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Psychology and Psychotherapy: Research Studys

Relationships of Viktimization with Extraversion, Neurotism and Psychological Gender

Victor P Sheinov*

Professor of psychology and pedagogical mastery, Belarus

*Corresponding author: Victor P Sheinov, Professor of psychology and pedagogical mastery, Belarus

Submission: November 04, 2019 Published: November 13, 2019

DOI: 10.31031/PPRS.2019.02.000553

ISSN 2639-0612
Volume3 Issue1

Introduction

Victimization is the process and result of turning an individual into a victim of unlawful assault. The need to study victimization is explained by its wide distribution and negative consequences for its victims. The purpose of this study is to determine the nature of the relationship of victimization with extraversion, neuroticism and psychological gender.

Method Used

The Methodology for assessing the degree of victimization of an adult individual, developed by the author, Polorolei Sandra Bam questionnaire, Eysenck’s personality questionnaire.

Result

General victimization, aggressive and dependent behavior of women and men are positively associated with neuroticism. The vulnerability of women (men) from manipulation is positively (negatively) associated with neuroticism. Extraversion negatively correlates with general victimization, aggressive and dependent behavior of men and positively with aggressive and uncritical behavior of women. The insecurity of men and women from manipulation is negatively associated with extraversion. General victimization, aggressive, self-destructive and uncritical behavior of men and youths are positively (and dependent behavior negatively) associated with masculinity. Victimization as a result of the self-destructive behavior of women and girls correlates positively with masculinity, and victimization as a result of addictive behavior negatively. Victimization as a result of aggressive behavior of women, men and boys is negatively associated with femininity. Women’s vulnerability to manipulation is positively associated with femininity. With age, women experience a decrease in overall victimization by reducing its “aggressive behavior” components.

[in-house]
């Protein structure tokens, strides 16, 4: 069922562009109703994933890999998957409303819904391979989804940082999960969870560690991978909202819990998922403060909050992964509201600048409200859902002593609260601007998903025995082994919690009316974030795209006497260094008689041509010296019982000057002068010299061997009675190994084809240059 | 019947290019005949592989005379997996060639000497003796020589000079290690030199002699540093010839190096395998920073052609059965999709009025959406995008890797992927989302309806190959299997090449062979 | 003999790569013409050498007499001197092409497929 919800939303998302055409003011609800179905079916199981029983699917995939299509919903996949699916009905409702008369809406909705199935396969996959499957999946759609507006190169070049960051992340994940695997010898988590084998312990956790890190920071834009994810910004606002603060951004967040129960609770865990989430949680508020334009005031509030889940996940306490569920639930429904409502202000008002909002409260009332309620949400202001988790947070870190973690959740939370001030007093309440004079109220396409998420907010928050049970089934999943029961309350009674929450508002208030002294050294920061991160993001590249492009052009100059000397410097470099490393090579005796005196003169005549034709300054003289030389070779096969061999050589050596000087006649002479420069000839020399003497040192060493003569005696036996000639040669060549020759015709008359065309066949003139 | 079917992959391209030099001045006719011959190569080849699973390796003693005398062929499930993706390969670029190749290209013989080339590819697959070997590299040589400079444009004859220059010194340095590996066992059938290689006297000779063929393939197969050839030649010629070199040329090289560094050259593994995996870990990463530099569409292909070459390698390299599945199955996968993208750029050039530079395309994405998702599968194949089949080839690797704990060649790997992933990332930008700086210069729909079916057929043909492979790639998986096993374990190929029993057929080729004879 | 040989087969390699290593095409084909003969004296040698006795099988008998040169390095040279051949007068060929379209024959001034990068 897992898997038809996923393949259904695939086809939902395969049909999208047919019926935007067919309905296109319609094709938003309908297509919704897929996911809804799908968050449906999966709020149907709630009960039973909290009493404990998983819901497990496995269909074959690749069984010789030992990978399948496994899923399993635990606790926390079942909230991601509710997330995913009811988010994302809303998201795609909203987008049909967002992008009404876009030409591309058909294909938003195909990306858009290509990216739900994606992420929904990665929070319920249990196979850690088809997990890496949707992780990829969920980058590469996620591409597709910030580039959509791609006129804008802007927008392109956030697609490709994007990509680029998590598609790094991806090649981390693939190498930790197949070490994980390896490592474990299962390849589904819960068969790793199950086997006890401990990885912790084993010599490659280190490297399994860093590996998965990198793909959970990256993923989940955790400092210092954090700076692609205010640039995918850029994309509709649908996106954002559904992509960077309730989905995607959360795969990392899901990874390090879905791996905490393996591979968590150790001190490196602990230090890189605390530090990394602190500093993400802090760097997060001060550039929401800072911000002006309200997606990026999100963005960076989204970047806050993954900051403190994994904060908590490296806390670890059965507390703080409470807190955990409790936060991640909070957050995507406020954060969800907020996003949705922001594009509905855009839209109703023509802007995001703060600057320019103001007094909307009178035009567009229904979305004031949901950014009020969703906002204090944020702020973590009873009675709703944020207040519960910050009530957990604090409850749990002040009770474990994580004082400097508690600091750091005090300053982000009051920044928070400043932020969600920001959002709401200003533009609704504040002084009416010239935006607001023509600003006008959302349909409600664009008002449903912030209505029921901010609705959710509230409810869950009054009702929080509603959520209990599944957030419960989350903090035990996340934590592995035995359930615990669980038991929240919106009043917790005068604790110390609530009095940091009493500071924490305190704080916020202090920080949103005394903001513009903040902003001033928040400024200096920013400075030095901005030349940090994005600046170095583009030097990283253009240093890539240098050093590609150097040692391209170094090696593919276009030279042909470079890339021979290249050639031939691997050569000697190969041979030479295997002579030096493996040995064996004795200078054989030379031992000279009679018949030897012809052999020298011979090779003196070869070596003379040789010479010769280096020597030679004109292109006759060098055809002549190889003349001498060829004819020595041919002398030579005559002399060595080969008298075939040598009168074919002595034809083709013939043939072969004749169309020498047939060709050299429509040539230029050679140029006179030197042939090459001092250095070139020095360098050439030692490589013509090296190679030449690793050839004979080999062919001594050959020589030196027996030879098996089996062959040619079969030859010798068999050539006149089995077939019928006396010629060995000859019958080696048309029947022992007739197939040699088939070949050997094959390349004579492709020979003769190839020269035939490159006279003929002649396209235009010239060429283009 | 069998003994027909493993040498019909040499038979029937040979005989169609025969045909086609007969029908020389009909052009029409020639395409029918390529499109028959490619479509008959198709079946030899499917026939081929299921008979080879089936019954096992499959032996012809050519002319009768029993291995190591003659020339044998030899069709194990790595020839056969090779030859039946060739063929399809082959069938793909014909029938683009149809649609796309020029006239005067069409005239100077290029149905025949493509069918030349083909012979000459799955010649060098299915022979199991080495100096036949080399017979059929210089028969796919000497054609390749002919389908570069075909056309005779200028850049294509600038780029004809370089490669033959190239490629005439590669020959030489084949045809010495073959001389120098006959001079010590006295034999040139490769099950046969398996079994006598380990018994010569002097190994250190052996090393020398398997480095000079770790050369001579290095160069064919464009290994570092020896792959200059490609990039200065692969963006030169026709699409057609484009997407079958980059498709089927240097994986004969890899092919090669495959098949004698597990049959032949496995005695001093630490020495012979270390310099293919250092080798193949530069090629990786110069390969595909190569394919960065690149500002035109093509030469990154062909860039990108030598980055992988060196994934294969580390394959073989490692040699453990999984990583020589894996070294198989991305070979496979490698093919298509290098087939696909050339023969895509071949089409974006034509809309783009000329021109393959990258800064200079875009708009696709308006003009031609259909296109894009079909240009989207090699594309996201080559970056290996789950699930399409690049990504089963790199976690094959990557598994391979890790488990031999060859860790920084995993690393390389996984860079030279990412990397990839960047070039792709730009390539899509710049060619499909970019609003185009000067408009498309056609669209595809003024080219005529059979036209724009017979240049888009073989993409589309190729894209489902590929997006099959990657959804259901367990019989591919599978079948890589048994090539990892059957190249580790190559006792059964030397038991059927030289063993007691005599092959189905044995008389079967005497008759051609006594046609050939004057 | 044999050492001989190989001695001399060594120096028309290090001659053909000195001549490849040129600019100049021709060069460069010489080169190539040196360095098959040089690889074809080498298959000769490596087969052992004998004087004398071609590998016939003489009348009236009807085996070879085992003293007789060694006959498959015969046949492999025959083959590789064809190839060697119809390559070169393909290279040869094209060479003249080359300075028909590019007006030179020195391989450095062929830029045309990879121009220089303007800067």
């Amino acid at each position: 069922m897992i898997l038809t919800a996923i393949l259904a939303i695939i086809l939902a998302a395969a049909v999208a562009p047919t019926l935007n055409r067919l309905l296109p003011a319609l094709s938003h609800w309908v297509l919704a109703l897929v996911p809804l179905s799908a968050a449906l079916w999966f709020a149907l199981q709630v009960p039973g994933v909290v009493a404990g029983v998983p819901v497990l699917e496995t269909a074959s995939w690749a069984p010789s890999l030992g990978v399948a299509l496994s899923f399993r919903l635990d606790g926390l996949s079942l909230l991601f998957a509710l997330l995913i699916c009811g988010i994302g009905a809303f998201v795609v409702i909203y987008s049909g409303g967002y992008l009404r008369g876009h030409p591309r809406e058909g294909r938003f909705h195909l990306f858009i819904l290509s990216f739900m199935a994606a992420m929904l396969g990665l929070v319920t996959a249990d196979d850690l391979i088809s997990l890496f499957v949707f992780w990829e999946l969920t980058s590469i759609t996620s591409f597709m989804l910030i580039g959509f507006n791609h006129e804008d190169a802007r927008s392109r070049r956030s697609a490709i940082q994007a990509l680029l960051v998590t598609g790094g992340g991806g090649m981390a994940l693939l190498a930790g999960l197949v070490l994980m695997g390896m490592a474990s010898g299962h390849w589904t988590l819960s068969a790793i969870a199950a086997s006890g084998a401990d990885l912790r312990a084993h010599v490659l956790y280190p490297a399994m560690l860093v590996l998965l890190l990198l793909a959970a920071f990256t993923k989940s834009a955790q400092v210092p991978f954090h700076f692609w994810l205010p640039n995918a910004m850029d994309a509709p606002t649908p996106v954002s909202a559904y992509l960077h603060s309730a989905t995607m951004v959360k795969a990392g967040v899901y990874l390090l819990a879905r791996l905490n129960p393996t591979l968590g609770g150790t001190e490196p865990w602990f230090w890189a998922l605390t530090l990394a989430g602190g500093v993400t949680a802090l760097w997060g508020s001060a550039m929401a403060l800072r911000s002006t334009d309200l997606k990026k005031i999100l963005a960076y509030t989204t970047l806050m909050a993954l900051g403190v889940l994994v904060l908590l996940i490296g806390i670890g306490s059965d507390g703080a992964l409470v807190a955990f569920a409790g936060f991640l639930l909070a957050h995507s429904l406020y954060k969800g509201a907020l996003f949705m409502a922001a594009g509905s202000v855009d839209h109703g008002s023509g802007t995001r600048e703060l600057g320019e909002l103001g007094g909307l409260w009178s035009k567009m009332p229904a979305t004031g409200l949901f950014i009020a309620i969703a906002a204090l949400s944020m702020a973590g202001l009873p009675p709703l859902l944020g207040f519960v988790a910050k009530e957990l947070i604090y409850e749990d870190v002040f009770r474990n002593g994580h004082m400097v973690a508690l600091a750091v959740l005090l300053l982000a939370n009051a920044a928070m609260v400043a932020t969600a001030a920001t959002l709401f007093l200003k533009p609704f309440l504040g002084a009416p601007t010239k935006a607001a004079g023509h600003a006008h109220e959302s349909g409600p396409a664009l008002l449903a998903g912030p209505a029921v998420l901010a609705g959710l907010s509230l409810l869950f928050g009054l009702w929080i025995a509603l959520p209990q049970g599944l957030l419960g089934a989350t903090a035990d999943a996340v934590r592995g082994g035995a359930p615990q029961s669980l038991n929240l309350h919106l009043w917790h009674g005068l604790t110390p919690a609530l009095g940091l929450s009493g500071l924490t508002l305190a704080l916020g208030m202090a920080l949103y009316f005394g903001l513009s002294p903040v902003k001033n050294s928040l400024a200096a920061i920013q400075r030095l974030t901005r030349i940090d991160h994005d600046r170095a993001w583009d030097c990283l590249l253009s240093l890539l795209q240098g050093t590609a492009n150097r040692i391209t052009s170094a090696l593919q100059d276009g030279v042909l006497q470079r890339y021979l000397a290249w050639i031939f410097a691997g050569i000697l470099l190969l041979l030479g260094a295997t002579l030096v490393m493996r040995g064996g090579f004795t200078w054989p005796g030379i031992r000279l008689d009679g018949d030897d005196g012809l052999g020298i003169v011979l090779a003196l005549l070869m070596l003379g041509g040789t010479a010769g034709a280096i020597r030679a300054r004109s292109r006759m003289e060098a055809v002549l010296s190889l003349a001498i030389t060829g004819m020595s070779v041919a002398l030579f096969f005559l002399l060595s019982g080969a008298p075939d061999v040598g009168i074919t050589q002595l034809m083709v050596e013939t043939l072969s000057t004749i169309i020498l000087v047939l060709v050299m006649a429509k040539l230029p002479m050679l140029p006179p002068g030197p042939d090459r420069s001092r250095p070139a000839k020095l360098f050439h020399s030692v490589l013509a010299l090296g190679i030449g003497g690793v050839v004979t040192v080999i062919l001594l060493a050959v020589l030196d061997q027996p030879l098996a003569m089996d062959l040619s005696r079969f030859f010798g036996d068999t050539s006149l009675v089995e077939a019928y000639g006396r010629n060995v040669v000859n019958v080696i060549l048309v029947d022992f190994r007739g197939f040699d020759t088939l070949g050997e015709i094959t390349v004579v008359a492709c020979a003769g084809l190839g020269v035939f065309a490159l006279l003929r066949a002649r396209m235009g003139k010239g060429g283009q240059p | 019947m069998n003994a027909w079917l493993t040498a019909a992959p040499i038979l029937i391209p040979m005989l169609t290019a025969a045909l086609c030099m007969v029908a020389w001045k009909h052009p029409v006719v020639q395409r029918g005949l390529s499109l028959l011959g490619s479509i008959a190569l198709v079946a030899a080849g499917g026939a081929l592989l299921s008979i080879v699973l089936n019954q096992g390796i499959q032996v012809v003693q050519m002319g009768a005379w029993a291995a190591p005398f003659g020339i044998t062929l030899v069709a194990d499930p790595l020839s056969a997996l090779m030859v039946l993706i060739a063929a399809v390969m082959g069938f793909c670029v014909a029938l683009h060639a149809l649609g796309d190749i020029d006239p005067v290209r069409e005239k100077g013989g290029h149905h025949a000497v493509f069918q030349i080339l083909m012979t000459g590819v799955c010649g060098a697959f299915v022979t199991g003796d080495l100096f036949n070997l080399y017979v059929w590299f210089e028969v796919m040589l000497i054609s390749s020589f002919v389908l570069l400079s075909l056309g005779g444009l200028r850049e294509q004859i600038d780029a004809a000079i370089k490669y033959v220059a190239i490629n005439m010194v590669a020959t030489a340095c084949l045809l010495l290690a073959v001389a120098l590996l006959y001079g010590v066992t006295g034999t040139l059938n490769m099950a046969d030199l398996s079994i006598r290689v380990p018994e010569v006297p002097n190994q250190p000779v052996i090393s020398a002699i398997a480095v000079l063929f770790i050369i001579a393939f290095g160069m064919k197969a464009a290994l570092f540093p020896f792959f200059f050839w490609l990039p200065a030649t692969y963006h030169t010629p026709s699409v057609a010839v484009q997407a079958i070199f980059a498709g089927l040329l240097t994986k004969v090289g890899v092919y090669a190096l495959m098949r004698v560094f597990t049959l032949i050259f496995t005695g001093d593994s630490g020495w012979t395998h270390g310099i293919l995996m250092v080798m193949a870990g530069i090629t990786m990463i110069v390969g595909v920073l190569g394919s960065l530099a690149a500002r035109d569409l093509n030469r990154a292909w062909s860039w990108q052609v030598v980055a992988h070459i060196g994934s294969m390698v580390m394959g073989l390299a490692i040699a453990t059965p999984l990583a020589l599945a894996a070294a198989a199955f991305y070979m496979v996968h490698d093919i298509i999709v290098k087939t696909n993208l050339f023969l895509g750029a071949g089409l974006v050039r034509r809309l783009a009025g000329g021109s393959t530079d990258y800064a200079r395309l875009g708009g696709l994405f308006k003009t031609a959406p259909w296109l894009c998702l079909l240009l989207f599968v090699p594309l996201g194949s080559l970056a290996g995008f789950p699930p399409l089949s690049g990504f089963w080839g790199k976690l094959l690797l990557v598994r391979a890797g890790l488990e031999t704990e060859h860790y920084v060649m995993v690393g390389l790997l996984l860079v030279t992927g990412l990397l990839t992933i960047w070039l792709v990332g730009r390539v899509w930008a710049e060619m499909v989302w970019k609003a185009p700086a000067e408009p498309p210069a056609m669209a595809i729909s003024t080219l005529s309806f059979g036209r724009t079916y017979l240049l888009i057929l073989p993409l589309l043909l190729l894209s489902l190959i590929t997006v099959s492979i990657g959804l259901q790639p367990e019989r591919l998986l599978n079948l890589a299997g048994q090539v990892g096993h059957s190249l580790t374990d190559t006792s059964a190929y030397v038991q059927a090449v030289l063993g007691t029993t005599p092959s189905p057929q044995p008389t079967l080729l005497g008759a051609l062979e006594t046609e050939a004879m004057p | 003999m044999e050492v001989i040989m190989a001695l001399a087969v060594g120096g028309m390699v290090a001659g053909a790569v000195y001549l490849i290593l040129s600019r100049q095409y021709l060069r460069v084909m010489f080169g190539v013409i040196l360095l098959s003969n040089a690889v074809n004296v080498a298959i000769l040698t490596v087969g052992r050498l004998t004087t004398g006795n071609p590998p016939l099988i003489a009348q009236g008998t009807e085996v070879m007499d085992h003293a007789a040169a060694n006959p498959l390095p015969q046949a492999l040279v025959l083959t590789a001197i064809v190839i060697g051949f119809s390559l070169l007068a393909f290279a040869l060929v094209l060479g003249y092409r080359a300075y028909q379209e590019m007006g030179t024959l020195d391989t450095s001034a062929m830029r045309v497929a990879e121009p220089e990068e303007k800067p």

The Discussion of the Result

The established relationships clarify the conclusions of foreign studies, highlighting the components of victimization that implement these connections. The inconsistency of foreign results on the links between victimization and extraversion is explained by the significant influence of gender differences established in this work. The representativeness of the samples in the study was ensured by the inclusion of a large number (766) of subjects- 394 women and 372 men aged 17 to 74 years, representing different spheres of life and regions. Findings

a. In men and women, general victimization, aggressive and dependent behavior are positively correlated with neuroticism. The vulnerability of women (men) from manipulation is positively (negatively) associated with neuroticism.

b. In men, extraversion is negatively associated with general victimization, aggressive and addictive behavior, in women-positively with aggressive and uncritical behavior. In men and women, extraversion negatively correlates with insecurity from manipulation.

c. General victimization, aggressive, self-destructive and uncritical behavior are positively associated with masculinity of men and youths, and dependent behavior is negative.

Victimization as a result of self-destructive behavior correlates positively with masculinity of women and girls, and victimization as a result of addictive behavior is negatively correlated.

d. Victimization as a result of aggressive behavior of women, men, and youths is negatively associated with femininity. With the victimization of girls, indicators of their femininity do not correlate. Women’s vulnerability to manipulation is positively associated with femininity; in men’s vulnerability to manipulation, there is no connection with femininity.

e. The overall victimization of women decreases with age due to a decrease in its victimization as a result of aggressive behavior.

© 2019 Victor P Sheinov. This is an open access article distributed under the terms of the Creative Commons Attribution License , which permits unrestricted use, distribution, and build upon your work non-commercially.

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